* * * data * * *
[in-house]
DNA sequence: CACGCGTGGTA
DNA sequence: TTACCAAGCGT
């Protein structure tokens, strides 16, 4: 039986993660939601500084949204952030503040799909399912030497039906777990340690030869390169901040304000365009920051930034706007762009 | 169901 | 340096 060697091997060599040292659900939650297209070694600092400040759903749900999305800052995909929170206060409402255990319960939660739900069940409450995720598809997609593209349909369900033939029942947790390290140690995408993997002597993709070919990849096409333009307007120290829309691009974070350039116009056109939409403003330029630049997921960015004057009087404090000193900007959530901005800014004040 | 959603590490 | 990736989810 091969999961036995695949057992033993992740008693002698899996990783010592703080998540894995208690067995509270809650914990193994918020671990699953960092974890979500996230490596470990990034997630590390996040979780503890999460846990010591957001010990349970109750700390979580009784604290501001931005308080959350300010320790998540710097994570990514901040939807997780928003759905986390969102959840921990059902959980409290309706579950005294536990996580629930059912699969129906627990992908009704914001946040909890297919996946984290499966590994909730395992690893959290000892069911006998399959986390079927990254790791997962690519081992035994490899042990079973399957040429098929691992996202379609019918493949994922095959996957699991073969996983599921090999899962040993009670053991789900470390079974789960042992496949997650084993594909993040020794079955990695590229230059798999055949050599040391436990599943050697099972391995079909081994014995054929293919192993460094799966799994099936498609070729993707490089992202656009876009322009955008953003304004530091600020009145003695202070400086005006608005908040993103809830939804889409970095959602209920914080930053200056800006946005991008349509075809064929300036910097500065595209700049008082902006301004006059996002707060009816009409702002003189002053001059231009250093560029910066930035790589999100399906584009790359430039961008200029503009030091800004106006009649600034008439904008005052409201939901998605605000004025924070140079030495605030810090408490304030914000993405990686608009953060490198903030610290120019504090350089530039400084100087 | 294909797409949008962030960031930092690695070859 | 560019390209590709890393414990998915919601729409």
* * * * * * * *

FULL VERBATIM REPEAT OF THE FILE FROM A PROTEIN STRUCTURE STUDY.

[in-house]
DNA sequence: CACGCGTGGTA
DNA sequence: TTACCAAGCGT
């Protein structure tokens, strides 16, 4: 039986993660939601500084949204952030503040799909399912030497039906777990340690030869390169901040304000365009920051930034706007762009 | 169901 | 340096 060697091997060599040292659900939650297209070694600092400040759903749900999305800052995909929170206060409402255990319960939660739900069940409450995720598809997609593209349909369900033939029942947790390290140690995408993997002597993709070919990849096409333009307007120290829309691009974070350039116009056109939409403003330029630049997921960015004057009087404090000193900007959530901005800014004040 | 959603590490 | 990736989810 091969999961036995695949057992033993992740008693002698899996990783010592703080998540894995208690067995509270809650914990193994918020671990699953960092974890979500996230490596470990990034997630590390996040979780503890999460846990010591957001010990349970109750700390979580009784604290501001931005308080959350300010320790998540710097994570990514901040939807997780928003759905986390969102959840921990059902959980409290309706579950005294536990996580629930059912699969129906627990992908009704914001946040909890297919996946984290499966590994909730395992690893959290000892069911006998399959986390079927990254790791997962690519081992035994490899042990079973399957040429098929691992996202379609019918493949994922095959996957699991073969996983599921090999899962040993009670053991789900470390079974789960042992496949997650084993594909993040020794079955990695590229230059798999055949050599040391436990599943050697099972391995079909081994014995054929293919192993460094799966799994099936498609070729993707490089992202656009876009322009955008953003304004530091600020009145003695202070400086005006608005908040993103809830939804889409970095959602209920914080930053200056800006946005991008349509075809064929300036910097500065595209700049008082902006301004006059996002707060009816009409702002003189002053001059231009250093560029910066930035790589999100399906584009790359430039961008200029503009030091800004106006009649600034008439904008005052409201939901998605605000004025924070140079030495605030810090408490304030914000993405990686608009953060490198903030610290120019504090350089530039400084100087 | 294909797409949008962030960031930092690695070859 | 560019390209590709890393414990998915919601729409």